Tuesday, 16 August 2011

Belle's Heaven

Officially called Scrivener's Books & Bookbinding, to me it'll always be Belle's Heaven. Five floors of books, mostly old, with that "old book" smell all through; it's a lovely place to spend time. A lot of what they carry is first editions and such, priced appropriately, but there are some volumes that are more suited to a budget. I went up to the top floor, and I came down with something... no, not asthma from the dust (which isn't too bad, actually), but rather some books.

Behind the name "Scrivener's" is actually something like the story of Driver Bus Lines back home. Not only does "scrivener" have bookish meaning, but it's also the founder's name - Alastair Scrivener, who still runs the place.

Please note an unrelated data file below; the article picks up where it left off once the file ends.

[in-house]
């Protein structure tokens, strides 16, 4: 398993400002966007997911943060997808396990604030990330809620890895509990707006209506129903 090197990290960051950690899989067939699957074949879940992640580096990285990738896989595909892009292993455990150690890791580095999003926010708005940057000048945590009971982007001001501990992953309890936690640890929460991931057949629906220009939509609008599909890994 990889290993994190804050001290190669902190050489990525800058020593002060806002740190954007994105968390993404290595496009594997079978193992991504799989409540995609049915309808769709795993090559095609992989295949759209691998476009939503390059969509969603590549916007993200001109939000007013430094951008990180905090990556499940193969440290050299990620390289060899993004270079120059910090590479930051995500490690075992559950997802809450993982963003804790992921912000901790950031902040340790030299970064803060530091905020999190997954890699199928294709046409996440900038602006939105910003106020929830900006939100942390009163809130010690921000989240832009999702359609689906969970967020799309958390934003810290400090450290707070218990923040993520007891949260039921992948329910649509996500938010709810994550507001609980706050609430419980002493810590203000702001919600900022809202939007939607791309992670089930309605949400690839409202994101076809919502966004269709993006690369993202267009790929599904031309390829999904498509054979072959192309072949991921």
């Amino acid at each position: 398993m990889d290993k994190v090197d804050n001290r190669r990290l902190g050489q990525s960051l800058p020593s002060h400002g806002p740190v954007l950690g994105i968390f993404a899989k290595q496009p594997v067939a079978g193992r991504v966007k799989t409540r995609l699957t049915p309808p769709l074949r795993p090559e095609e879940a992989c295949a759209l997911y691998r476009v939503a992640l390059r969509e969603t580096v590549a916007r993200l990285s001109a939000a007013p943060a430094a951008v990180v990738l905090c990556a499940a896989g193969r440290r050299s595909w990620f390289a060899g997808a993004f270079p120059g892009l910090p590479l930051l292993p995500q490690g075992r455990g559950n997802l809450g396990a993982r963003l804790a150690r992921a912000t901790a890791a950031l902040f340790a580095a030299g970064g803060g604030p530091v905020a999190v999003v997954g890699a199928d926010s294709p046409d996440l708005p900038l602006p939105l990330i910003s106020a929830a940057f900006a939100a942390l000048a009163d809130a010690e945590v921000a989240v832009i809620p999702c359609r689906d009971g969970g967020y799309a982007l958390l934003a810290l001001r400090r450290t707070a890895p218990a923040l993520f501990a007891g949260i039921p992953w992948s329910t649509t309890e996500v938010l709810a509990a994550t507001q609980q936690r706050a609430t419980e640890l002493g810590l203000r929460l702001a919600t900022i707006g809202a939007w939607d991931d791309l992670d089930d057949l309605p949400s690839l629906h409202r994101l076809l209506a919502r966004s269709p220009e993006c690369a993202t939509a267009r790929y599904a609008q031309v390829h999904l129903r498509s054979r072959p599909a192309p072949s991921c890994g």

I'm told that this is the busiest time of year for them (seems the G&S Festival brings quite a bit of custom to the place - the official Festival Programme contains an ad from them, and they have a shelf of G&S scores, libretti, and other books), but even so, there's never all that many people there at a time. It's easy to find delightful solitude in the upper reaches of this magnificent tower of books. Definitely a place that Belle would enjoy spending time with - has the character of her village's bookshop, but far more extensive (though not as huge as the Beast's library!). Scrivener's is a calm point of solitude, and would be even in a huge city.

2 comments:

Talldad said...

Scrivener has a noble heritage: occupational name meaning a drafter of legal documents, and witness of signatures. In the USA they call them Notary Public; we used have them in Victoria and called them Commissioners for Affidavits (Evidence Act 1958) I became a CofA when I worked at the credit union, and kept it until that system was abolished more recently.

Talldad said...

PS: Poet John Milton was a scrivener, as was his father John Snr. before him.